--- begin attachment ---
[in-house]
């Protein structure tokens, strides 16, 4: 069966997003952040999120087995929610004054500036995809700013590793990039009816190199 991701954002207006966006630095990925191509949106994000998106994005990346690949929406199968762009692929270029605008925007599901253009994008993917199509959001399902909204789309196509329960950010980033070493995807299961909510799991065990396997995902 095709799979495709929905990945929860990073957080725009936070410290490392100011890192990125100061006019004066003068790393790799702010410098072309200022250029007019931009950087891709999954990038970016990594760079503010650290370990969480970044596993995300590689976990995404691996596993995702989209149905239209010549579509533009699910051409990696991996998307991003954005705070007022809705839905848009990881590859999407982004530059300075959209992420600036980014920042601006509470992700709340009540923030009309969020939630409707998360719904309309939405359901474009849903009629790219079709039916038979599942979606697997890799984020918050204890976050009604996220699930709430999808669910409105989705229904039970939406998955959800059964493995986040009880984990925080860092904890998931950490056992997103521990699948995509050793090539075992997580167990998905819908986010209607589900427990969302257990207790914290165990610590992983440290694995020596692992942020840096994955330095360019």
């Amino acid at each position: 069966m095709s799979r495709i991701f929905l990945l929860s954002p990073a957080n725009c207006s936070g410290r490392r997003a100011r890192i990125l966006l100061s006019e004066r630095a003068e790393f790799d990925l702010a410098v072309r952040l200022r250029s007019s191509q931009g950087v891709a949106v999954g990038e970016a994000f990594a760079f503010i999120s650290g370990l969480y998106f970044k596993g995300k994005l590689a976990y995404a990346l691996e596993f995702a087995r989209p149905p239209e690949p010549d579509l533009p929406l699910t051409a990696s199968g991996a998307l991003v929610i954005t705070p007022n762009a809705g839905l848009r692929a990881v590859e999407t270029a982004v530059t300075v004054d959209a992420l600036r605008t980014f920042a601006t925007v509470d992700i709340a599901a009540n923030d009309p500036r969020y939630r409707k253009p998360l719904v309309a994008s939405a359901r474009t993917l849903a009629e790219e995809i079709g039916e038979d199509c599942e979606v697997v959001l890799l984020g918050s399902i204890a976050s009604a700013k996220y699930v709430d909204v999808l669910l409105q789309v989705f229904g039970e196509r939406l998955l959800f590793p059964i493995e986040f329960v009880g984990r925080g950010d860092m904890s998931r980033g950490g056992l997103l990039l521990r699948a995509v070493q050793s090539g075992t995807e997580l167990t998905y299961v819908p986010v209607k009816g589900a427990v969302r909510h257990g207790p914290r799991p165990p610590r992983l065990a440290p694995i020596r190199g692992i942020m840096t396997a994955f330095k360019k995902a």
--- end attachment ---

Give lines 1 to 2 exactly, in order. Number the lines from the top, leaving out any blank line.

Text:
[in-house]
């Protein structure tokens, strides 16, 4: 069966997003952040999120087995929610004054500036995809700013590793990039009816190199 991701954002207006966006630095990925191509949106994000998106994005990346690949929406199968762009692929270029605008925007599901253009994008993917199509959001399902909204789309196509329960950010980033070493995807299961909510799991065990396997995902 095709799979495709929905990945929860990073957080725009936070410290490392100011890192990125100061006019004066003068790393790799702010410098072309200022250029007019931009950087891709999954990038970016990594760079503010650290370990969480970044596993995300590689976990995404691996596993995702989209149905239209010549579509533009699910051409990696991996998307991003954005705070007022809705839905848009990881590859999407982004530059300075959209992420600036980014920042601006509470992700709340009540923030009309969020939630409707998360719904309309939405359901474009849903009629790219079709039916038979599942979606697997890799984020918050204890976050009604996220699930709430999808669910409105989705229904039970939406998955959800059964493995986040009880984990925080860092904890998931950490056992997103521990699948995509050793090539075992997580167990998905819908986010209607589900427990969302257990207790914290165990610590992983440290694995020596692992942020840096994955330095360019």